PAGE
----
When we caught up with Sandra Brown, she was just coming off of a long morning of telephone interviews. Still, despite the poking and prodding of nosy journalists, Sandra was a delight. Southern women do have a certain special charm --- and Brown embodies it. Stories about flashers at a recent trip to Mardi Gras and her 2,000-pound "pet" steers sound so much better in her mellifluous, Texan voice. So as you read, imagine warmth coming across in every word.
BOOK REPORT: So from everything I've read, you seem so normal, well-adjusted, well-married, happy. How do you manage to write about such evil characters, lewd sex, and such gory murders?
SANDRA BROWN: It must be my alter ego. I had four younger sisters. I was always the big sister and I still am. I think the oldest child is often vested with a lot of responsibility. I always wanted to please. I was on the honor roll, student council, everything. Having done the right thing and been the role model my whole life, I think of my writing as a release from my need-to-please. Writing about some of these nasty characters is a way for me to be nasty with impunity. I can get away with murder, literally. The people I know who live by the rules --- married, raise their kids, go to church --- have somewhat routine lives. There just isn't a lot of adventure there. And a good plot needs that adventure.
BOOK REPORT: So the evil is a necessary plot element. But what about your heroes and heroines?
SANDRA BROWN: I think of my characters as ordinary people thrust into extraordinary circumstances. My heroes and heroines are basically normal people. My novels test their mettle. By the end, they've risen to the challenges and beat them. Someone once said to me that a book is only as strong as your villain. I need to create these totally scary and repugnant and nefarious villains to make my books interesting.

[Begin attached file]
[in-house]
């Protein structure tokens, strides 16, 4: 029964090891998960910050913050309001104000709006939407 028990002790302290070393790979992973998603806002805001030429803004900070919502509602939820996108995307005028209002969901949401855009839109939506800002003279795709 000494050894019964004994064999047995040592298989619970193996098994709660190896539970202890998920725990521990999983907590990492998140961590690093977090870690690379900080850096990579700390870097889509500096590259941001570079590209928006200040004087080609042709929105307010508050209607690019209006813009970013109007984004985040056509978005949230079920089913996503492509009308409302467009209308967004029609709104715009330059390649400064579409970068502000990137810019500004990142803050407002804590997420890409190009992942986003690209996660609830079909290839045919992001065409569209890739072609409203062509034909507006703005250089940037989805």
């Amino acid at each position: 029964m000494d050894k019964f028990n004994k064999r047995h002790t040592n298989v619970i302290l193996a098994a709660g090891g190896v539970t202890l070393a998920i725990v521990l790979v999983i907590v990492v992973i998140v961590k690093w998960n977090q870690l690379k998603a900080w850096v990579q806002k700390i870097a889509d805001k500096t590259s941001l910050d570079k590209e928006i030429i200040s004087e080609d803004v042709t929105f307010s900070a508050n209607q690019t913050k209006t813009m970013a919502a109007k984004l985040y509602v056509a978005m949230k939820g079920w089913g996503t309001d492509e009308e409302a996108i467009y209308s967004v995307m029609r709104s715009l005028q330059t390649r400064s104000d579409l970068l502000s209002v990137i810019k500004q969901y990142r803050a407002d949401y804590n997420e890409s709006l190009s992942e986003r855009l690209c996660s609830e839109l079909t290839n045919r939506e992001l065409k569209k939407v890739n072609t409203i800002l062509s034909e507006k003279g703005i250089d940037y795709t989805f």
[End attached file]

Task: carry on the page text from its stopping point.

BOOK REPORT: In your new book, FAT TUESDAY, the villain, Pinky, is a well-to-do lawyer. Why create villains that, on the surface, are accepted in polite society?
SANDRA BROWN: The scariest villains are the ones that are invisible --- the people you least expect. In FAT TUESDAY, Pinky is a prominent lawyer. In EXCLUSIVE, the villains are these beautiful, successful, perfect people on the surface, but under the surface.... I think the scariest villains I've ever written about were in THE WITNESS. I wrote about an extremist hate group --- but they weren't skinheads or neo-nazis. They were normal members of the town --- the newspaper publisher, the police officers, the businessmen. Abuse of power is about as villainous as it can get.
BOOK REPORT: Earlier in your career, you were a model, and many of the women you write about (especially in FAT TUESDAY) are trapped by their beauty and circumstance. By the end of the book, they are finally recognized for something beyond their looks. Is this a conscious thought on your part?
SANDRA BROWN: I don't think I'm nearly as beautiful as Vanessa in EXCLUSIVE or Remy is FAT TUESDAY. Seriously, I don't know why I write about so many beautiful women. It's a glib answer, but it's the truth. Maybe it's not so much about beauty but about being recognized for what's beneath the surface. I write --- and care --- a lot about overcoming prejudices. People often immediately peg you for something you aren't based on superficialities. For me, it's my Texan accent. People hear me talk slowly and think, "Oh, she must be dumb."